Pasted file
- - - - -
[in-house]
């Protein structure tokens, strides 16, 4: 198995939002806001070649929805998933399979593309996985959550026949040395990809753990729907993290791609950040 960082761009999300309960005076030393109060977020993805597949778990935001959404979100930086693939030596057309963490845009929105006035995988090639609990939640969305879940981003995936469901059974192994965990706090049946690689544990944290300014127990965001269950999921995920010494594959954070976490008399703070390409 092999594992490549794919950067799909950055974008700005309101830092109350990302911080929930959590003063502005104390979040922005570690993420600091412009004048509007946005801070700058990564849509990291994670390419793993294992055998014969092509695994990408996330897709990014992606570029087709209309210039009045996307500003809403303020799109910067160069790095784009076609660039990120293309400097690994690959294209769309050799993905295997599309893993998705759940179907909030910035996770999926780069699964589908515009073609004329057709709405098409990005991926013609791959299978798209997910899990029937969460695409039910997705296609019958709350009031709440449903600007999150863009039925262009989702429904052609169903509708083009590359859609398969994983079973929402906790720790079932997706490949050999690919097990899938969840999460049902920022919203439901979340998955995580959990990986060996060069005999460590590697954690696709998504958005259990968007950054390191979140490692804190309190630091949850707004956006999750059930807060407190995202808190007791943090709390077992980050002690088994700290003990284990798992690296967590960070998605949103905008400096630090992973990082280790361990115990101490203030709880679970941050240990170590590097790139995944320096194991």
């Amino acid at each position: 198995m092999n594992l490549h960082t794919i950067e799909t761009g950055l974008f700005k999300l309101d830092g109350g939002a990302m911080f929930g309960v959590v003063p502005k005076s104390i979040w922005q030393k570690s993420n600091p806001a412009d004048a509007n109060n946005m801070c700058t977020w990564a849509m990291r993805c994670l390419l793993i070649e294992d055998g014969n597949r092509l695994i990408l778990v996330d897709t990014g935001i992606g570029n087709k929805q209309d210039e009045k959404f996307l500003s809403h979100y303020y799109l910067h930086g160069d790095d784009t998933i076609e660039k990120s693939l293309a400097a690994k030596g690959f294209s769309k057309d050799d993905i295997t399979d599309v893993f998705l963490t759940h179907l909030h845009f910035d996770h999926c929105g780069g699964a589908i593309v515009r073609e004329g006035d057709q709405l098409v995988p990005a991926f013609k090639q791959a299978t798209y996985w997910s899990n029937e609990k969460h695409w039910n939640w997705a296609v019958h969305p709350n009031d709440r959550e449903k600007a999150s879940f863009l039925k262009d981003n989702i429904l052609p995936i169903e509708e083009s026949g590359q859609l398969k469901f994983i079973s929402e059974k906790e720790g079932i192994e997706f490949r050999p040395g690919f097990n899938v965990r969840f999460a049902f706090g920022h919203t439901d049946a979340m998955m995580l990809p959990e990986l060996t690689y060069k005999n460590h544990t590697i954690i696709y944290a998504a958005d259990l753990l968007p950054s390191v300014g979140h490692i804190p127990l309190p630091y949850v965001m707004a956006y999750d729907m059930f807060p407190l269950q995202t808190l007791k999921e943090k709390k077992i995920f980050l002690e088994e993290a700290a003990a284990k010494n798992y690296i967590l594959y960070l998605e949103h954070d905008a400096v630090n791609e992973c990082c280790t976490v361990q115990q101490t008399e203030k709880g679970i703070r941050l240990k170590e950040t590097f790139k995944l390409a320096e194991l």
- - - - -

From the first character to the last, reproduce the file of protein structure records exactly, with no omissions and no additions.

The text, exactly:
[in-house]
């Protein structure tokens, strides 16, 4: 198995939002806001070649929805998933399979593309996985959550026949040395990809753990729907993290791609950040 960082761009999300309960005076030393109060977020993805597949778990935001959404979100930086693939030596057309963490845009929105006035995988090639609990939640969305879940981003995936469901059974192994965990706090049946690689544990944290300014127990965001269950999921995920010494594959954070976490008399703070390409 092999594992490549794919950067799909950055974008700005309101830092109350990302911080929930959590003063502005104390979040922005570690993420600091412009004048509007946005801070700058990564849509990291994670390419793993294992055998014969092509695994990408996330897709990014992606570029087709209309210039009045996307500003809403303020799109910067160069790095784009076609660039990120293309400097690994690959294209769309050799993905295997599309893993998705759940179907909030910035996770999926780069699964589908515009073609004329057709709405098409990005991926013609791959299978798209997910899990029937969460695409039910997705296609019958709350009031709440449903600007999150863009039925262009989702429904052609169903509708083009590359859609398969994983079973929402906790720790079932997706490949050999690919097990899938969840999460049902920022919203439901979340998955995580959990990986060996060069005999460590590697954690696709998504958005259990968007950054390191979140490692804190309190630091949850707004956006999750059930807060407190995202808190007791943090709390077992980050002690088994700290003990284990798992690296967590960070998605949103905008400096630090992973990082280790361990115990101490203030709880679970941050240990170590590097790139995944320096194991």
């Amino acid at each position: 198995m092999n594992l490549h960082t794919i950067e799909t761009g950055l974008f700005k999300l309101d830092g109350g939002a990302m911080f929930g309960v959590v003063p502005k005076s104390i979040w922005q030393k570690s993420n600091p806001a412009d004048a509007n109060n946005m801070c700058t977020w990564a849509m990291r993805c994670l390419l793993i070649e294992d055998g014969n597949r092509l695994i990408l778990v996330d897709t990014g935001i992606g570029n087709k929805q209309d210039e009045k959404f996307l500003s809403h979100y303020y799109l910067h930086g160069d790095d784009t998933i076609e660039k990120s693939l293309a400097a690994k030596g690959f294209s769309k057309d050799d993905i295997t399979d599309v893993f998705l963490t759940h179907l909030h845009f910035d996770h999926c929105g780069g699964a589908i593309v515009r073609e004329g006035d057709q709405l098409v995988p990005a991926f013609k090639q791959a299978t798209y996985w997910s899990n029937e609990k969460h695409w039910n939640w997705a296609v019958h969305p709350n009031d709440r959550e449903k600007a999150s879940f863009l039925k262009d981003n989702i429904l052609p995936i169903e509708e083009s026949g590359q859609l398969k469901f994983i079973s929402e059974k906790e720790g079932i192994e997706f490949r050999p040395g690919f097990n899938v965990r969840f999460a049902f706090g920022h919203t439901d049946a979340m998955m995580l990809p959990e990986l060996t690689y060069k005999n460590h544990t590697i954690i696709y944290a998504a958005d259990l753990l968007p950054s390191v300014g979140h490692i804190p127990l309190p630091y949850v965001m707004a956006y999750d729907m059930f807060p407190l269950q995202t808190l007791k999921e943090k709390k077992i995920f980050l002690e088994e993290a700290a003990a284990k010494n798992y690296i967590l594959y960070l998605e949103h954070d905008a400096v630090n791609e992973c990082c280790t976490v361990q115990q101490t008399e203030k709880g679970i703070r941050l240990k170590e950040t590097f790139k995944l390409a320096e194991l």